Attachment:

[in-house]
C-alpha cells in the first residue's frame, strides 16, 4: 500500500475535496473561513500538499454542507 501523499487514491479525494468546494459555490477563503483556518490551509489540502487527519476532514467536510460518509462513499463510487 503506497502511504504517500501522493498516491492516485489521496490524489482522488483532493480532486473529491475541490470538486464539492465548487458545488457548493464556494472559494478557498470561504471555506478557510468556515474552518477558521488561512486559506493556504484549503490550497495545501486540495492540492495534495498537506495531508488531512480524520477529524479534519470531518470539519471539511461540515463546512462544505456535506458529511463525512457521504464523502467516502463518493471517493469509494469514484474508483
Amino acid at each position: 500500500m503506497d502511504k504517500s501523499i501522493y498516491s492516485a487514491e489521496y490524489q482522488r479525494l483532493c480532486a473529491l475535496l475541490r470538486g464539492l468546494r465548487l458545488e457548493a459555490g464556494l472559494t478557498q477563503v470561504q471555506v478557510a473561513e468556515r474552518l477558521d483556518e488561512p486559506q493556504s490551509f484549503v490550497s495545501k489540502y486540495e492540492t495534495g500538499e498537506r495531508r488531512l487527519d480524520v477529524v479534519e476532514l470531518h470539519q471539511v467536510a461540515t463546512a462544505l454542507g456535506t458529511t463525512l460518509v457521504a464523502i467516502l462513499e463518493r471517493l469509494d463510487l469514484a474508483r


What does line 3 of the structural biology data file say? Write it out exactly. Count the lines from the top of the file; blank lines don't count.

Amino acid at each position: 500500500m503506497d502511504k504517500s501523499i501522493y498516491s492516485a487514491e489521496y490524489q482522488r479525494l483532493c480532486a473529491l475535496l475541490r470538486g464539492l468546494r465548487l458545488e457548493a459555490g464556494l472559494t478557498q477563503v470561504q471555506v478557510a473561513e468556515r474552518l477558521d483556518e488561512p486559506q493556504s490551509f484549503v490550497s495545501k489540502y486540495e492540492t495534495g500538499e498537506r495531508r488531512l487527519d480524520v477529524v479534519e476532514l470531518h470539519q471539511v467536510a461540515t463546512a462544505l454542507g456535506t458529511t463525512l460518509v457521504a464523502i467516502l462513499e463518493r471517493l469509494d463510487l469514484a474508483r